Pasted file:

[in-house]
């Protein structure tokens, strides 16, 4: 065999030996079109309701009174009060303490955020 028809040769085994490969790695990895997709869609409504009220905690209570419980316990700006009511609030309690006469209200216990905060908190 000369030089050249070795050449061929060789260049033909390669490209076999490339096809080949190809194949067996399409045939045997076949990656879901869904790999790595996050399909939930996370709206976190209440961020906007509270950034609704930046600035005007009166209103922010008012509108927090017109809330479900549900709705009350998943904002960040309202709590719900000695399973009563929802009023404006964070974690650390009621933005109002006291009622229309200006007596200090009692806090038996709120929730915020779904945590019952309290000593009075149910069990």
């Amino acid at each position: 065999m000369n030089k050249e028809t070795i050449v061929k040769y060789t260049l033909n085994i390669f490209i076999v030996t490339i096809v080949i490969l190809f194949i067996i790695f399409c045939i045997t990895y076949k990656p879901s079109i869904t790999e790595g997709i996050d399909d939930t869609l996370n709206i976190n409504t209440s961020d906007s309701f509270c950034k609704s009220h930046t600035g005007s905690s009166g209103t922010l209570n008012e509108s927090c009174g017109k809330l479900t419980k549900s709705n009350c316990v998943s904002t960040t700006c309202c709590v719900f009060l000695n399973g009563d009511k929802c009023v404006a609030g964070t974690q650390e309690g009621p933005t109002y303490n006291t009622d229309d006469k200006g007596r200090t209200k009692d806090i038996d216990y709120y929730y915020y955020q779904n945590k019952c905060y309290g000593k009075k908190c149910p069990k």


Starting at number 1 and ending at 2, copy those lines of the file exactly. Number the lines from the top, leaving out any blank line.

[in-house]
């Protein structure tokens, strides 16, 4: 065999030996079109309701009174009060303490955020 028809040769085994490969790695990895997709869609409504009220905690209570419980316990700006009511609030309690006469209200216990905060908190 000369030089050249070795050449061929060789260049033909390669490209076999490339096809080949190809194949067996399409045939045997076949990656879901869904790999790595996050399909939930996370709206976190209440961020906007509270950034609704930046600035005007009166209103922010008012509108927090017109809330479900549900709705009350998943904002960040309202709590719900000695399973009563929802009023404006964070974690650390009621933005109002006291009622229309200006007596200090009692806090038996709120929730915020779904945590019952309290000593009075149910069990």